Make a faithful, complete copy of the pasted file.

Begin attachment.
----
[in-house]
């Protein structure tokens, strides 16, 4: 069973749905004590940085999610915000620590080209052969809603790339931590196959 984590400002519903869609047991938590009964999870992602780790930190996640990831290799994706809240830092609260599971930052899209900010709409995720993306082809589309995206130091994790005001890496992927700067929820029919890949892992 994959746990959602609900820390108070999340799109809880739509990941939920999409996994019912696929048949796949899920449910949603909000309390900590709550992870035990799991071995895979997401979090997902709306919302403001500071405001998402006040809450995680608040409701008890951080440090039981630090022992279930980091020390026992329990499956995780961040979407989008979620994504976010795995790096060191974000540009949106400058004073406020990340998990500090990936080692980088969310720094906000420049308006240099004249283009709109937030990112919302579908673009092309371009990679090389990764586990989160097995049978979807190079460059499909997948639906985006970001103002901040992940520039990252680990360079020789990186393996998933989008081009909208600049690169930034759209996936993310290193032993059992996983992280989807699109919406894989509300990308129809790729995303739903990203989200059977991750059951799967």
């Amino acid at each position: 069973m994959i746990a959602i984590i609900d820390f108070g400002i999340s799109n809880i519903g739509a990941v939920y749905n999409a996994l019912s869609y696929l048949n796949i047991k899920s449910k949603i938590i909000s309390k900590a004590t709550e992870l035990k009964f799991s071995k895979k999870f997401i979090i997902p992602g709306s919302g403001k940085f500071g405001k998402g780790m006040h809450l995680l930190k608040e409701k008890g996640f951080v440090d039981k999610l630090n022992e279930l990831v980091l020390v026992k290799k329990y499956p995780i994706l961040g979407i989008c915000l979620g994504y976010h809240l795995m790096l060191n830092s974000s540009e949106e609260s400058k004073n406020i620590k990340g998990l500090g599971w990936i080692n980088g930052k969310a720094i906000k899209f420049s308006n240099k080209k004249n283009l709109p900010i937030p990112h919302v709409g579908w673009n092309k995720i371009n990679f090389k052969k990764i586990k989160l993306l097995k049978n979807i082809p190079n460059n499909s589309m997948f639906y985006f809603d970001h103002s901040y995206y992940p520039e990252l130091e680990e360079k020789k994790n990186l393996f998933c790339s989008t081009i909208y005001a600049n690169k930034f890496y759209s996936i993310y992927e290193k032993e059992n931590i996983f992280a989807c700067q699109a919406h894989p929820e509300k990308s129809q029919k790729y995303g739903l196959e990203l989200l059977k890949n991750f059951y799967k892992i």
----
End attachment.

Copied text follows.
[in-house]
């Protein structure tokens, strides 16, 4: 069973749905004590940085999610915000620590080209052969809603790339931590196959 984590400002519903869609047991938590009964999870992602780790930190996640990831290799994706809240830092609260599971930052899209900010709409995720993306082809589309995206130091994790005001890496992927700067929820029919890949892992 994959746990959602609900820390108070999340799109809880739509990941939920999409996994019912696929048949796949899920449910949603909000309390900590709550992870035990799991071995895979997401979090997902709306919302403001500071405001998402006040809450995680608040409701008890951080440090039981630090022992279930980091020390026992329990499956995780961040979407989008979620994504976010795995790096060191974000540009949106400058004073406020990340998990500090990936080692980088969310720094906000420049308006240099004249283009709109937030990112919302579908673009092309371009990679090389990764586990989160097995049978979807190079460059499909997948639906985006970001103002901040992940520039990252680990360079020789990186393996998933989008081009909208600049690169930034759209996936993310290193032993059992996983992280989807699109919406894989509300990308129809790729995303739903990203989200059977991750059951799967």
């Amino acid at each position: 069973m994959i746990a959602i984590i609900d820390f108070g400002i999340s799109n809880i519903g739509a990941v939920y749905n999409a996994l019912s869609y696929l048949n796949i047991k899920s449910k949603i938590i909000s309390k900590a004590t709550e992870l035990k009964f799991s071995k895979k999870f997401i979090i997902p992602g709306s919302g403001k940085f500071g405001k998402g780790m006040h809450l995680l930190k608040e409701k008890g996640f951080v440090d039981k999610l630090n022992e279930l990831v980091l020390v026992k290799k329990y499956p995780i994706l961040g979407i989008c915000l979620g994504y976010h809240l795995m790096l060191n830092s974000s540009e949106e609260s400058k004073n406020i620590k990340g998990l500090g599971w990936i080692n980088g930052k969310a720094i906000k899209f420049s308006n240099k080209k004249n283009l709109p900010i937030p990112h919302v709409g579908w673009n092309k995720i371009n990679f090389k052969k990764i586990k989160l993306l097995k049978n979807i082809p190079n460059n499909s589309m997948f639906y985006f809603d970001h103002s901040y995206y992940p520039e990252l130091e680990e360079k020789k994790n990186l393996f998933c790339s989008t081009i909208y005001a600049n690169k930034f890496y759209s996936i993310y992927e290193k032993e059992n931590i996983f992280a989807c700067q699109a919406h894989p929820e509300k990308s129809q029919k790729y995303g739903l196959e990203l989200l059977k890949n991750f059951y799967k892992i």